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Ariecho

September 21 - Focus: Convoy HX-72

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2,242
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General

Another sad day for merchant ships, but very limited military-to-military action to report.

 

All dates between 1939 and 1945 unless specified

  • 38 Allied boats and ships were laid down on a September 21

  • 25 Allied boats and ships were launched on a September 21

  • 30 Allied boats and ships were launched on a September 21

  • 4 Allied warships were lost on a September 21: 1 on each year between 1941 and 1944

  • Over 88,000 tons were sunk on a September 21.  Over 61,000 (of those) tons were sunk on September 21, 1940

  • 4 U-boats were laid down on a September 21

  • 3 U-boats were launched

  • 3 U-boats were commissioned

  • On September 21, 1927, HMS (CA) Dorsetshire was laid down
1940

 

On September 9, 1940, convoy HX-72 left Halifax with Liverpool as its destination.  HX convoys were eastbound convoys set to bring war material to Great Britain.  The first one (HX-1) left on September 16, 1939.  The last one (HX-337) sailed in February 1945.  While the early HX convoys left from Halifax, they eventually started from New York, as soon as the United States intervened.  The first US warship sunk by hostile action during World War II was lost while escorting an HX convoy.  She was the USS Reuben James, a Clemson-class destroyer, who fell victim of U-552 on October 31, 1941.  You'll note that the United States was not officially at war yet.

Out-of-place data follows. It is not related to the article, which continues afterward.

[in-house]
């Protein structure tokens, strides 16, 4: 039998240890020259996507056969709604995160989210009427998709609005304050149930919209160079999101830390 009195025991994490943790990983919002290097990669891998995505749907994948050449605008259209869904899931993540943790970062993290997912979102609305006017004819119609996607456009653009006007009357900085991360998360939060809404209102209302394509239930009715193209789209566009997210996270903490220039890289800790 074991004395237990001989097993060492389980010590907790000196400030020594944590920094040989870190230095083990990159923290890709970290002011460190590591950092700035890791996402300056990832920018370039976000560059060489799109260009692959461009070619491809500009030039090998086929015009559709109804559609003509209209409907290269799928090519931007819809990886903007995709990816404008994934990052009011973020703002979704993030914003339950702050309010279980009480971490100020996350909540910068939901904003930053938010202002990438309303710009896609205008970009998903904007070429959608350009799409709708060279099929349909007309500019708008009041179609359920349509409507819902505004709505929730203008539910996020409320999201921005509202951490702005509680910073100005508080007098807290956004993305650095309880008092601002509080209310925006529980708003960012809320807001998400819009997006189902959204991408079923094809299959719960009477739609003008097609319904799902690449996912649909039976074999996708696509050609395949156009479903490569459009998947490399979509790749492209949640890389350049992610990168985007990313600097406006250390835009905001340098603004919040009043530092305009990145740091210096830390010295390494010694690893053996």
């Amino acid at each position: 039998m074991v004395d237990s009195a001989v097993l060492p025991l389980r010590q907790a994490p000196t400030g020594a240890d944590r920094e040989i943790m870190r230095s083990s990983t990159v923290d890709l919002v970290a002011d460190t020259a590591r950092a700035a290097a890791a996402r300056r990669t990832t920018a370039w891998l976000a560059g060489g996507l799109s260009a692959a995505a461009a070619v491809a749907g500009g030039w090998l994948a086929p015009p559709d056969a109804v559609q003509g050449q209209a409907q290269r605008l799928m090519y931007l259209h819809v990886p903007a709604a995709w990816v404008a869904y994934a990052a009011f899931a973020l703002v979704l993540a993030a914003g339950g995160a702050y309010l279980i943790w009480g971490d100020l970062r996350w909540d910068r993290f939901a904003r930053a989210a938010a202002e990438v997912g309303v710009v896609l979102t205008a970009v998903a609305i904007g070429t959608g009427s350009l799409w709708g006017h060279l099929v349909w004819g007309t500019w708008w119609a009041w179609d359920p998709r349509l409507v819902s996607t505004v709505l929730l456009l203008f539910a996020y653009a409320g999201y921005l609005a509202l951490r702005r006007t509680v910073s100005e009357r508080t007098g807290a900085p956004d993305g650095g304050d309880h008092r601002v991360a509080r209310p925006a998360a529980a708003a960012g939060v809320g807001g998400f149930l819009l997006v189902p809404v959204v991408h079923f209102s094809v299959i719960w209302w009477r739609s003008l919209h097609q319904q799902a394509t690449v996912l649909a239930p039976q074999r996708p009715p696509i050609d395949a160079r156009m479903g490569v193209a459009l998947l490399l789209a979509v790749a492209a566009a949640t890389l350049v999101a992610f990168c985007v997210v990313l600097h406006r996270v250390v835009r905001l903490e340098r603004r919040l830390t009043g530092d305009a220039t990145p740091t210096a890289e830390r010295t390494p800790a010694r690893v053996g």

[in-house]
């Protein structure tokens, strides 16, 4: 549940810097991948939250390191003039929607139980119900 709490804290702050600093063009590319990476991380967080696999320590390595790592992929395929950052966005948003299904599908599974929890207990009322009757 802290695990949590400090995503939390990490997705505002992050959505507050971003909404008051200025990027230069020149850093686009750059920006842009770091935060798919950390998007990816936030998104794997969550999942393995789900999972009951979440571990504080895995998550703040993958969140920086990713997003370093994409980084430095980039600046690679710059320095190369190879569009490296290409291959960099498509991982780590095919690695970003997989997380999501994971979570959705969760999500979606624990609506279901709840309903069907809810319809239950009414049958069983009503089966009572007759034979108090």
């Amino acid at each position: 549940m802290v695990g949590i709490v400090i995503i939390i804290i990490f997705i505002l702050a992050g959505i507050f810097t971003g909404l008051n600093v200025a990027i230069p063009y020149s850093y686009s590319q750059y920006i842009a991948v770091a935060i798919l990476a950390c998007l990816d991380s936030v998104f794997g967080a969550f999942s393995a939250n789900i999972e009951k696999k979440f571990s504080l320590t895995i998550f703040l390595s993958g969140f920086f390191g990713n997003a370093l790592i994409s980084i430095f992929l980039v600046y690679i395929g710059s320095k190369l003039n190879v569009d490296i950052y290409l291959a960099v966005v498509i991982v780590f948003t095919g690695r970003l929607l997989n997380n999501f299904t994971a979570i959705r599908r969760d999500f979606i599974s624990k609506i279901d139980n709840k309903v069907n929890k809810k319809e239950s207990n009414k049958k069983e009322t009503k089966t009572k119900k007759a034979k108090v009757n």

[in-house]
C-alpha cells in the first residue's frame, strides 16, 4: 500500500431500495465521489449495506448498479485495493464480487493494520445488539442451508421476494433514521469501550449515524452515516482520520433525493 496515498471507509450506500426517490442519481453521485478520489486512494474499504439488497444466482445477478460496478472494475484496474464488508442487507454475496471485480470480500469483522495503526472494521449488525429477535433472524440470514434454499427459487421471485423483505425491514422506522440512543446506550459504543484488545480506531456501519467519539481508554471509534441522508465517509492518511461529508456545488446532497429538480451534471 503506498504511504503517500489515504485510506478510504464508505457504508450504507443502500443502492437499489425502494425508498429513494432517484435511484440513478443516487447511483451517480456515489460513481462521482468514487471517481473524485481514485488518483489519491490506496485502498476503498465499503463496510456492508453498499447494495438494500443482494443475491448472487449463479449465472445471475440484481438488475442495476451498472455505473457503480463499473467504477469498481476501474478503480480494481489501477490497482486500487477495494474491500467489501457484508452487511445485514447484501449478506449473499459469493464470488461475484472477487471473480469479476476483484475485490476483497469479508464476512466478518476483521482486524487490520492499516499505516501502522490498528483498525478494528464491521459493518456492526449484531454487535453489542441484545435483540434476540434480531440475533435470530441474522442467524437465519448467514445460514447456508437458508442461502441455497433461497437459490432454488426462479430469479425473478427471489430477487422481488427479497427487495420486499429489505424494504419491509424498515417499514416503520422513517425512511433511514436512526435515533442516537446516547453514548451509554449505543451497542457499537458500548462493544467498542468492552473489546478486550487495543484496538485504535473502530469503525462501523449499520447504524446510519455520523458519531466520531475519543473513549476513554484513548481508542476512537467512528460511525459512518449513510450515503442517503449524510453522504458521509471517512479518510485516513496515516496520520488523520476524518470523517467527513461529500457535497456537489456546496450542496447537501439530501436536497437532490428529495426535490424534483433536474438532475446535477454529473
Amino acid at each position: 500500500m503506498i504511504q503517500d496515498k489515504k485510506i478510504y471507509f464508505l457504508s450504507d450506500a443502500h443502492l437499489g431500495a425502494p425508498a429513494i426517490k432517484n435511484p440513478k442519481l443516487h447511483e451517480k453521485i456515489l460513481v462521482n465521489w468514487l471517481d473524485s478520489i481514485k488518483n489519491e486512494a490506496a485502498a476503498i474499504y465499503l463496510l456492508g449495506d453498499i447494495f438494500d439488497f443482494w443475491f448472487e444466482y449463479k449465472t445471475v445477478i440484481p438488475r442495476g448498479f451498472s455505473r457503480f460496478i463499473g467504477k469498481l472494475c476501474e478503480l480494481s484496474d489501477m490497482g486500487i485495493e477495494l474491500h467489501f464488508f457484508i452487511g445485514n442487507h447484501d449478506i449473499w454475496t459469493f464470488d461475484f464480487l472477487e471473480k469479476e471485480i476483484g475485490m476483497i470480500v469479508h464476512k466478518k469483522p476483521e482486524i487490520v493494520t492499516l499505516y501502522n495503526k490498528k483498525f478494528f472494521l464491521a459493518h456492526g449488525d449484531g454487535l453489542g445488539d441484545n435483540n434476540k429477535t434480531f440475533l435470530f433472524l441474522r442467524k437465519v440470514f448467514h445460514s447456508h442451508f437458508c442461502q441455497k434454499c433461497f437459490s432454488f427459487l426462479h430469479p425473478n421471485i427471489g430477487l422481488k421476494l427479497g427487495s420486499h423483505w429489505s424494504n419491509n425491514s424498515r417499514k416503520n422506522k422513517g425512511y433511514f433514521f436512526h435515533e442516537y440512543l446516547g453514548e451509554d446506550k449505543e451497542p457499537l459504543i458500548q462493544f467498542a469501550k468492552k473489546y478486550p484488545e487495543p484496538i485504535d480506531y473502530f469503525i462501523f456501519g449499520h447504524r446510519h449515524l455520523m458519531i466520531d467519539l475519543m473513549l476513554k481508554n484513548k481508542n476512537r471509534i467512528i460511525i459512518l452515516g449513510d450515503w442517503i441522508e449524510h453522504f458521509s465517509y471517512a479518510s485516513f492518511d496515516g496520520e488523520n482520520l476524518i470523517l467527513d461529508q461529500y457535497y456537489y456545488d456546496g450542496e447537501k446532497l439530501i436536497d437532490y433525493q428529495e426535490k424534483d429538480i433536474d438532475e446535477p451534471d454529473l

Posted Image

USS Reuben James

 

HX-72 consisted on 41 merchant ships (some sources indicate 43) and a very small escort, the HMS Jervis Bay, an armed merchant cruiser (AMC).  Armed with 7 6-inch guns, she would become famous later when she charged the Admiral Scheer (Deutschland-class heavy cruiser armed with 6 11-inch guns) while protecting convoy HX-84.  While she couldn't save the entire convoy, she gave most ships time to escape.

 

During the night of September 20, U-99 was surfaced and providing weather reports to other submarines in the area.  She spotted the convoy and started her attack while signaling the convoy's position to other U-boats.

 

In the morning of September 21, 2 other U-boats reached the convoy's position(U-47 and U-48) while U-99, who had launched her last torpedo left the scene. 2 merchants were sunk and 1 damaged.  The convoy thought that it would get some relief when some additional escort arrived on scene, consisting of 1 sloop, 1 destroyer, and 3 corvettes.  This didn't deter the U-boats, whose number actually grew to 7, with the arrival of U-32, U-38, U-43, U-45, and U-100.

 

U-100 waited for nightfall, and positioned herself within the convoy, starting her attack, confusing both merchants and escorts, who kept looking for her outside of the convoy perimeter.  She was credited with 3 ships sunk that day.  She would score another 4 the day after.

Posted Image

U-100

 

HX-72 lost 11 ships between the night of September 20/September 21 and September 22.  Both U-100 and U-99 were credited with 3 ships sunk, while U-48 was credited with 2, and U-47 with 1.

 

HX-72 validated the wolfpack theory.  However, not that many U-boat commanders followed the very aggressive and equally dangerous tactic displayed by U-100.  Most preferred to flank a convoy and launch their torpedo from a safe distance.

Recommended reading about HX-72

HX-72: The first convoy to die (no known electronic copy)

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2,242
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4,441 posts

Thanks guys!  I sometimes need to be creative to find something to narrate.  I limit myself to cruisers and above when it comes to describing them, or I'd make this thread a full-day job.  Even now, research on different sources and illustrations takes about 90 minutes.  That's on a day where there is not much to report...

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